What is Marriage Equality

DAIL3Ailbhe Smyth, MarriagEquality Committee, addresses Dail rally for LGBT rightsWhat is Marriage Equality?

Marriage Equality is a new initiative working for civil marriage for gay and lesbian people.

What will Marriage Equality do?

We will build a broad base of support that seeks legislative equality for gay and lesbian people.

But hasn't the Government said it is going to legislate for this?

No. All the Government has done is commit to a limited form of Civil Partnership legislation.

But aren't Civil Partnerships the same as marriage?

No. Civil Partnerships are not marriage. They are a separate and unequal institution that does not give the same rights to gay and lesbian people as marriage provides for heterosexual couples.

Isn't the Government opposed to gay and lesbian marriage?

The Government's own "Colley Report" commissioned in 2006 to examine partnership options clearly stated that marriage is the only option that would provide full equality for same sex couples.

But isn't gay and lesbian marriage against the Constitution?

Marriage Equality shares the opinion of some of Ireland's finest constitutional lawyers who see no constitutional impediment to providing marriage equality.

Is Ireland ready for gay and lesbian marriage?

Surveys show that Irish society is ready and open to the introduction of legislation to allow gay and lesbian people access to civil marriage. There are many gay and lesbian couples living in Ireland who wish to marry, others who have already been married in other countries, some of whom are raising children in loving and safe families. Gay and lesbian marriage is already a reality in this country. Our legislators need to catch-up.

How many couples are there?

The 2006 census revealed that there are over 2,000 co-habiting gay and lesbian couples in Ireland. While this is certainly an under-representation of the true picture these couples are currently denied a huge range of legal benefits and protections in terms of taxation, maintenance, healthcare and immigration that are automatically granted to heterosexual couples when they marry. This situation simply isn't fair.

And how would the Government go about introducing gay and lesbian marriage?

There are a number of options:

  • they could introduce new legislation for full marriage equality
  • they could change the Civil Registration Act that covers civil marriage to include same sex couples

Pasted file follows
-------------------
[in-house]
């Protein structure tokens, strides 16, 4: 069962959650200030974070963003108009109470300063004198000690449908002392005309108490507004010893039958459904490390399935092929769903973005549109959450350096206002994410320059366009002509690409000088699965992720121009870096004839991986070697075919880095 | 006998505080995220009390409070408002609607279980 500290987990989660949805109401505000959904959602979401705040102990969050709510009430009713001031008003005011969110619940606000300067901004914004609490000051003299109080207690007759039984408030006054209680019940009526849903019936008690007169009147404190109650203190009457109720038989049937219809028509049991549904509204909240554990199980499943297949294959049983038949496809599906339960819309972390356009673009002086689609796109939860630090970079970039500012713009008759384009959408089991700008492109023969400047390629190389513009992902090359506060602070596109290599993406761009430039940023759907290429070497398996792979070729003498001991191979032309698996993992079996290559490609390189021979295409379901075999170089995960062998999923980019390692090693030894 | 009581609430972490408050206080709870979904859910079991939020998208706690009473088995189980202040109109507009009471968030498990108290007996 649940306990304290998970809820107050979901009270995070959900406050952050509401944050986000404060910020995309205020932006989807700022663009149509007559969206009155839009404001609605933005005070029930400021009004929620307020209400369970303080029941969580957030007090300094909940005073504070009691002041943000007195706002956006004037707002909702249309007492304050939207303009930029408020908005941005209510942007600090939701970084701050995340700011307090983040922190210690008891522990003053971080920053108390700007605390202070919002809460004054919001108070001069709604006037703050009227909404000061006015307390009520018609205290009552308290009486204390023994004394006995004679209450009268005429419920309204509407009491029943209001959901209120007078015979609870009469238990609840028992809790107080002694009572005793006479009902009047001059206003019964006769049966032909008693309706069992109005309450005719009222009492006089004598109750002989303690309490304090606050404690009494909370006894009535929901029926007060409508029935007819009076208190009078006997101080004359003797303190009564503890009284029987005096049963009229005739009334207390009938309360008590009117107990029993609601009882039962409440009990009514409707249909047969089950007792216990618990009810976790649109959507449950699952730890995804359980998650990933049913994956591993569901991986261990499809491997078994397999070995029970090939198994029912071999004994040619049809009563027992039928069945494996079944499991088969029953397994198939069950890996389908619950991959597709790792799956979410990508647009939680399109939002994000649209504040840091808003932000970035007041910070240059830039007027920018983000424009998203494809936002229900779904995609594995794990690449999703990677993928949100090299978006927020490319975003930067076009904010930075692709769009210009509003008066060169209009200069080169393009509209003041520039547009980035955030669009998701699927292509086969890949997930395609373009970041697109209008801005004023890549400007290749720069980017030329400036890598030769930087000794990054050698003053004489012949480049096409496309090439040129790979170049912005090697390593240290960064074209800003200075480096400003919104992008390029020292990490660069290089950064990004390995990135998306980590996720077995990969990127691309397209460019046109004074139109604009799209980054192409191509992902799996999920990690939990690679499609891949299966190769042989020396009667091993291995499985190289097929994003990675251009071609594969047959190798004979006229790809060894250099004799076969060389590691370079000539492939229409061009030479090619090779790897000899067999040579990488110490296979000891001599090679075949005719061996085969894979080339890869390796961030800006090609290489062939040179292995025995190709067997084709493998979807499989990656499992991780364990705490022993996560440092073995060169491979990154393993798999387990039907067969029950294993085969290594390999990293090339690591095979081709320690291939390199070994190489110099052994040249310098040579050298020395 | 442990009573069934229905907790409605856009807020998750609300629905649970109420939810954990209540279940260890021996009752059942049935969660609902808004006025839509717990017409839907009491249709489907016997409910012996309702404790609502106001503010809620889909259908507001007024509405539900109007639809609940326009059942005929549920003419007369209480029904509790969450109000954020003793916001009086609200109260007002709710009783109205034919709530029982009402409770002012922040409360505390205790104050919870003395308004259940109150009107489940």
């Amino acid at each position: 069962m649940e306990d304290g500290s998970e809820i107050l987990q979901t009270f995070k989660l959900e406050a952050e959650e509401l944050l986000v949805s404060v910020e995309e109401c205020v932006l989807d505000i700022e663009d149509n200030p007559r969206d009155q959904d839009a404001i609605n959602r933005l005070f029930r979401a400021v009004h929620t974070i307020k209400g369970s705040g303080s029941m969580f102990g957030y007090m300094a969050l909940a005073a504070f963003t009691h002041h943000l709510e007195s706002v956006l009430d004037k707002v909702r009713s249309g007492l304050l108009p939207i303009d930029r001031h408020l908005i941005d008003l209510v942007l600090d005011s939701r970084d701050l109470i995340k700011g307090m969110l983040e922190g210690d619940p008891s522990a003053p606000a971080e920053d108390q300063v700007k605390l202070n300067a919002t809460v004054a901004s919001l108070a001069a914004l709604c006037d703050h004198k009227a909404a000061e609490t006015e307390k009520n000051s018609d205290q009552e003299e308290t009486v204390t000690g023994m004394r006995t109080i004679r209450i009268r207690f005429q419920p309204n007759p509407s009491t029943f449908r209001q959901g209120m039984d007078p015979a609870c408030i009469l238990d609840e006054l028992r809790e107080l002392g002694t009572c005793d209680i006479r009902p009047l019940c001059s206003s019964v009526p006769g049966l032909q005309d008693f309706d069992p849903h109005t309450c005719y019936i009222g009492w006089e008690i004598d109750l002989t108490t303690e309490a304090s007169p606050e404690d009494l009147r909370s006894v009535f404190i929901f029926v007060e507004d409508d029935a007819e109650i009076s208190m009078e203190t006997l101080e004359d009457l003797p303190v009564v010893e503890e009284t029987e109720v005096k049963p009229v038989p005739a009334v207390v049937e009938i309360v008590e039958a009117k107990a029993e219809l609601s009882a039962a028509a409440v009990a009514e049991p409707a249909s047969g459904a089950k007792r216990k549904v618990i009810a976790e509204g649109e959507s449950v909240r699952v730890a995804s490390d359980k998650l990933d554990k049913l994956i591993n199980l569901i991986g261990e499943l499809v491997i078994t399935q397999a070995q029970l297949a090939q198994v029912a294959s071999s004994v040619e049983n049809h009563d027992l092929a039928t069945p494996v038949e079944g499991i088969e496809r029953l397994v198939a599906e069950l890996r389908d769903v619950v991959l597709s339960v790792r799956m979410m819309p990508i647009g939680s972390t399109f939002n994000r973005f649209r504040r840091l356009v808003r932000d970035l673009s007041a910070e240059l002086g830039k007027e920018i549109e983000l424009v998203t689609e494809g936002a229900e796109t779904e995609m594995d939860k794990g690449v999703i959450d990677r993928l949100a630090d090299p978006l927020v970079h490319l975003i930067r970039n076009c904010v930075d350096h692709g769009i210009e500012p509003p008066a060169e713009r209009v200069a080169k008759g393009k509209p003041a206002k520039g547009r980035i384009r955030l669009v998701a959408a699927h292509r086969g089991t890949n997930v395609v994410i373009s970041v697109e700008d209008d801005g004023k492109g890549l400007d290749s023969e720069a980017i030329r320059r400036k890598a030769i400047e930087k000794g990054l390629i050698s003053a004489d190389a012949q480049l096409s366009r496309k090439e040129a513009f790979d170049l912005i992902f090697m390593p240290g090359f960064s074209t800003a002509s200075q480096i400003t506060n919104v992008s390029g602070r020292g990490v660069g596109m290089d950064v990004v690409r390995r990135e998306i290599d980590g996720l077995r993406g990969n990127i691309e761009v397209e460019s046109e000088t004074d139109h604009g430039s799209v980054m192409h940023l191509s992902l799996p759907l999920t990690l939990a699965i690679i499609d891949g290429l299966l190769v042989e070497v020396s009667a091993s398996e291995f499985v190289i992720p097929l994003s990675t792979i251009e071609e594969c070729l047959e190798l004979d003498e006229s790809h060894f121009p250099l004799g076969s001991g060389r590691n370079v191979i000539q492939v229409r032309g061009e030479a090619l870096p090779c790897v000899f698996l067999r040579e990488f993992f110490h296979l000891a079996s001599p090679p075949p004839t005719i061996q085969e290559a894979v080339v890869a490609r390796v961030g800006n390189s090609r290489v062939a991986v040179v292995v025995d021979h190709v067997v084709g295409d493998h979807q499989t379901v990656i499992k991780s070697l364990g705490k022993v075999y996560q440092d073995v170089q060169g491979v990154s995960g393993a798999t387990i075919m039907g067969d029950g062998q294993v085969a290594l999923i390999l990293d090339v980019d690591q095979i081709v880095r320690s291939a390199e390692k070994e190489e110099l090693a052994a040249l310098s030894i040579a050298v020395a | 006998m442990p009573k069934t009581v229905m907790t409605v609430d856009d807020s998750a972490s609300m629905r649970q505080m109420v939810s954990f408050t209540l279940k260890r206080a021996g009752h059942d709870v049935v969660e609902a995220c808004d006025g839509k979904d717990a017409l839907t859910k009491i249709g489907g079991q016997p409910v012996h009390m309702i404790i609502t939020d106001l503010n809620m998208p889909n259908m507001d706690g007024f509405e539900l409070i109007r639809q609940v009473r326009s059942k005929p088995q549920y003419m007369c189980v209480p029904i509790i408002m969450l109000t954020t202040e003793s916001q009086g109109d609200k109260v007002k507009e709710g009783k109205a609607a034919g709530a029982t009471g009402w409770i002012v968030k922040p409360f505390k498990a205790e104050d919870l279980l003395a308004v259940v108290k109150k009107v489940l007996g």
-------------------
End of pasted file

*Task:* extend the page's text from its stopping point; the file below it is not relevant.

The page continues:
• they could hold a referendum to change Bunreacht na hEireann

What's the situation in other countries?

In the European Union gay and lesbian marriage exists in the Netherlands, Belgium and Spain. In addition Canada, South Africa, and Massachusetts in the United States have introduced marriage equality.

Catholic Spain?

Yes. The Spanish Government decided to introduce full marriage equality because they realised that half measures would mean simply returning again and again to the issue. Instead they dealt with it in one go by providing equality of access to marriage for gay and lesbian people on the same basis as for heterosexuals.

And what about children?

The reality is that there already are gay and lesbian couples in Ireland lovingly raising and parenting children. But these families are denied the same rights as heterosexual couples. In fact, under the current system a child parented by a gay and lesbian couple does not have the right to have his or her parents recognised by the law nor are such children protected in the same way as children of married heterosexuals.

Surely it is a step too far to allow same sex couples to adopt?

In 2006 there were 240 Irish adoption orders. The majority of Irish adoptions are conducted by parents -some of whom are gay or lesbian - adopting their own children. There is no right to adoption currently for heterosexual couples, just a right to be considered. This is what Marriage Equality is seeking for gay and lesbian people - the same rights as heterosexual couples to be considered for adoption.

What can I do and where do I find out more?

Marriage Equality believes that gay and lesbian people must be prepared to ask for equality. We must go directly to our local TDs and tell them that our rights are being infringed by being denied access to civil marriage. You can get more information, advice and support from the Marriage Equality office by calling 01-6599459 or e-mailing info@marriagequality.ie.